Juul Labs Inc. announced a company restructuring today aimed at reducing the vape company's operating costs "and positioning us to continue to advance our mission during a period of regulatory and marketplace uncertainty," the company said.
The restructuring will include laying off 30% of the company's staff, or about 250 employees, according to a Wall Street Journal report.
The aim of the restructuring, Juul said, "is to enable us to maximize profitability and cash-flow generation, while continuing to invest in our core priorities." Those priorities, it said, include delivery of quality products, ongoing development of next-generation products, engagement with the U.S. Food and Drug Administration (FDA) regarding pending and possible future market authorization applications, and commercial growth.
"To deliver on this strategy, we will be substantially reducing our headcount and, unfortunately, saying goodbye to a number of highly valued team members who have made tremendous contributions to the mission," the company said in a statement.
With these operating cost reductions, Juul Labs is positioned to increase its adjusted margins and generate cash flow before litigation settlements, it said. "In doing so, we will reduce our need to access capital pre-PMTA (premarket tobacco product application), extend our time horizon to continue our pursuit of market orders from FDA, and generate positive equity value as we pay down liabilities over time."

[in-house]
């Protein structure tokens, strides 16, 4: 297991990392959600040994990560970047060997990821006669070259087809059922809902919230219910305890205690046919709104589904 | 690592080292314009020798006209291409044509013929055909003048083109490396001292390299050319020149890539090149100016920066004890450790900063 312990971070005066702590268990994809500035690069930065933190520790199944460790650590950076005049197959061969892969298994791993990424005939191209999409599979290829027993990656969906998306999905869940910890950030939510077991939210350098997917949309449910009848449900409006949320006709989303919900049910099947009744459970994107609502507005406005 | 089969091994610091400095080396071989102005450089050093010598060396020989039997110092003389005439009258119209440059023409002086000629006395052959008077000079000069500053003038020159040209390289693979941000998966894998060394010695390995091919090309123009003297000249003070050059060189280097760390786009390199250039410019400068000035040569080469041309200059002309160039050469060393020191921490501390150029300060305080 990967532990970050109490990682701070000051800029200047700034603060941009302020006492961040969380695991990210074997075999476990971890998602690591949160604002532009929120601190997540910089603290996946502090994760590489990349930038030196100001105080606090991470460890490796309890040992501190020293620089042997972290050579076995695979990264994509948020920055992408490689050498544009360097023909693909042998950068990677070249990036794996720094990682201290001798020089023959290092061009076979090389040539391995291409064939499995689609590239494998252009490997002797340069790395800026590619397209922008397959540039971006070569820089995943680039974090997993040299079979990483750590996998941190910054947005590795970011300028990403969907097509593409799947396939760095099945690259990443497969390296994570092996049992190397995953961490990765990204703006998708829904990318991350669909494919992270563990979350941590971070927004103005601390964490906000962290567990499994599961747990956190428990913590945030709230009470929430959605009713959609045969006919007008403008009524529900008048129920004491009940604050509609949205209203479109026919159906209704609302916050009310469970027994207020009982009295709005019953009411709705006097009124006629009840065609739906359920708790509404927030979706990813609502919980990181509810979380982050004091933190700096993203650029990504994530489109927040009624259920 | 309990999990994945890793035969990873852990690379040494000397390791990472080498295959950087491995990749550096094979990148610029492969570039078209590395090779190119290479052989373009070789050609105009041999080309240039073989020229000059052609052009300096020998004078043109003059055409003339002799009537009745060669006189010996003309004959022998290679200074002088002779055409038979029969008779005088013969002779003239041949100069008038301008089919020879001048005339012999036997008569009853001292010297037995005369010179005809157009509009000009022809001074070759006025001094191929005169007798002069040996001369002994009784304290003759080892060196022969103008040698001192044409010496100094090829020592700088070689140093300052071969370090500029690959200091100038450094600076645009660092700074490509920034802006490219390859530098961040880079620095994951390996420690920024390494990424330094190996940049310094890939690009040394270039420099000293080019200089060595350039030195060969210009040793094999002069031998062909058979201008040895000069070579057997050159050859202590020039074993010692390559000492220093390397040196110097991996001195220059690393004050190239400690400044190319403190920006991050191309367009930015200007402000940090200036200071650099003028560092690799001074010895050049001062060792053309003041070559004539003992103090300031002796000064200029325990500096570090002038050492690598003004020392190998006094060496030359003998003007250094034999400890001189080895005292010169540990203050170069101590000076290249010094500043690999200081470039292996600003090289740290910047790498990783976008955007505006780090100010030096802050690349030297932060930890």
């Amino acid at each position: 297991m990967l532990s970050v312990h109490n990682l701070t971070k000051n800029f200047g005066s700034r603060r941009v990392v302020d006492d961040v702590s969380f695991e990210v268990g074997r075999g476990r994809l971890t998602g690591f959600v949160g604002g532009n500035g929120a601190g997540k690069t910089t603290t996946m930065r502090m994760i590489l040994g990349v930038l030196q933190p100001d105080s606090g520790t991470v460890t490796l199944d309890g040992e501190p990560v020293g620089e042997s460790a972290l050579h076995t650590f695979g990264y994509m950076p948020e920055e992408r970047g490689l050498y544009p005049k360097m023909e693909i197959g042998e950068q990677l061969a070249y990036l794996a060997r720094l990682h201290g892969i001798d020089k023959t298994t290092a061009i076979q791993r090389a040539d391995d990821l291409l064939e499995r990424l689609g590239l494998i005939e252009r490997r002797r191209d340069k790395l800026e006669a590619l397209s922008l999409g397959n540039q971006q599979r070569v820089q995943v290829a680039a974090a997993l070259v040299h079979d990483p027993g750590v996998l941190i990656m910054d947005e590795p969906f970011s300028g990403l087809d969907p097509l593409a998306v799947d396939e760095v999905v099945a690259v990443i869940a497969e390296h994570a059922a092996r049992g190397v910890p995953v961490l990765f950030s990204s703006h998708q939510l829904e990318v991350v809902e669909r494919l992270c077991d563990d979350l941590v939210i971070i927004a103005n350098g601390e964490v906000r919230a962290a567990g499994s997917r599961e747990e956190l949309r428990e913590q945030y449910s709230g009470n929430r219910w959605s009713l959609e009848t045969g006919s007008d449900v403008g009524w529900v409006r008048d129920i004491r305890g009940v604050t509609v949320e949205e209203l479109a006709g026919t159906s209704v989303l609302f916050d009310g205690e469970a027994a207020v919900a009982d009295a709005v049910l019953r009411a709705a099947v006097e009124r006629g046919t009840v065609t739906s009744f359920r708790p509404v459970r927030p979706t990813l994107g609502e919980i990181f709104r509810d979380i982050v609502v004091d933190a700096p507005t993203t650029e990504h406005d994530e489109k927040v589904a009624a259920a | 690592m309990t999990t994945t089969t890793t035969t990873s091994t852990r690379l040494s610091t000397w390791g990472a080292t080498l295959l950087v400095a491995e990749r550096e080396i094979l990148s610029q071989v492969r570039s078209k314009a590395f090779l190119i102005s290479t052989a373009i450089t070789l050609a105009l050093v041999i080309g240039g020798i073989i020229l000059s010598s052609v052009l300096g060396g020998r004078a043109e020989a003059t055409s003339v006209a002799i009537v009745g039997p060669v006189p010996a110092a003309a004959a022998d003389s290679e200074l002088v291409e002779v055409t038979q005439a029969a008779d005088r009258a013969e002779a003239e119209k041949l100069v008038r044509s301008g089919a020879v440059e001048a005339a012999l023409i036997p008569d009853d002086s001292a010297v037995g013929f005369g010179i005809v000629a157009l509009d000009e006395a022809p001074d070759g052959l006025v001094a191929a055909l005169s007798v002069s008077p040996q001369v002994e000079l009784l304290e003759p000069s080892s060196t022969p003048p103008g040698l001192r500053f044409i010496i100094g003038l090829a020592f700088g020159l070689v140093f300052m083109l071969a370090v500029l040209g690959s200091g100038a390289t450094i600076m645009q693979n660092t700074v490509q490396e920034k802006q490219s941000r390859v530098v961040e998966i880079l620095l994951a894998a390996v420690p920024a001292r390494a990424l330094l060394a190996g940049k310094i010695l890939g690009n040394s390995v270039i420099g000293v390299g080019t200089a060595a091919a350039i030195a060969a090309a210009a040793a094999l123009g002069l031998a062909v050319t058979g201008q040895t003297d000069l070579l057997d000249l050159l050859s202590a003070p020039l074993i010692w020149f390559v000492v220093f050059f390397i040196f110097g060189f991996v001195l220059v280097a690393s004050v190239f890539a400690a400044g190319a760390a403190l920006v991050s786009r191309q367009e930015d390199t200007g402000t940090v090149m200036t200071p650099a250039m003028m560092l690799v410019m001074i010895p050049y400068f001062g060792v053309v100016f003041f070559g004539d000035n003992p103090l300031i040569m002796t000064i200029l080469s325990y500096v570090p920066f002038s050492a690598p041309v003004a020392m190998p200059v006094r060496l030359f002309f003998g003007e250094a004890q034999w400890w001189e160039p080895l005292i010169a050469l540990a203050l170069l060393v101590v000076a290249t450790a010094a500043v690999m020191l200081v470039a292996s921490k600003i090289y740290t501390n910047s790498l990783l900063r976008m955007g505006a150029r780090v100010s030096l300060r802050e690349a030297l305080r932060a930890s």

It added, "As difficult as this moment is, we remain fundamentally optimistic about the prospects for Juul Labs, a view rooted in our belief that our technology and our pipeline of new innovations represent the most valuable ever brought forward to transition adult smokers away from cigarettes while combating underage use.”
Juul told CSP Daily News in January it considered bankruptcy last year, following the Food and Drug Administration’s issuance of a marketing denial order (MDO) for Juul’s premarket tobacco product application (PMTA) for several e-cigarette products in tobacco and menthol flavors. However, the MDO was later stayed, and Juul avoided bankruptcy after receiving cash from some of its earliest investors. It also announced in November it would lay off about one-third of its global staff, or roughly 400 people, to further secure its ability to continue moving forward.
The latest restructuring announcement comes a day afterAltria subsidiary Njoy filed a complaint against Juul Labs with the U.S. International Trade Commission. The complaint alleges some Juul products infringe certain patents owned by Njoy, and it seeks a ban on the importation and sale of Juul electronic vapor products, including its currently marketed Juul device and Juulpods, according to a news release and copy of the complaint from Altria.
In March, Altria, Richmond, Virginia, dropped its investment in Juul and acquired Njoy, the only pod-based e-vapor product thus far to receive marketing authorization from the FDA. Altria acquired Njoy Holdings Inc. for approximately $2.75 billion and exchanged its entire minority economic investment in Juul Labs Inc., Washington, D.C., for a non-exclusive, irrevocable global license to some of Juul’s heated tobacco intellectual property.
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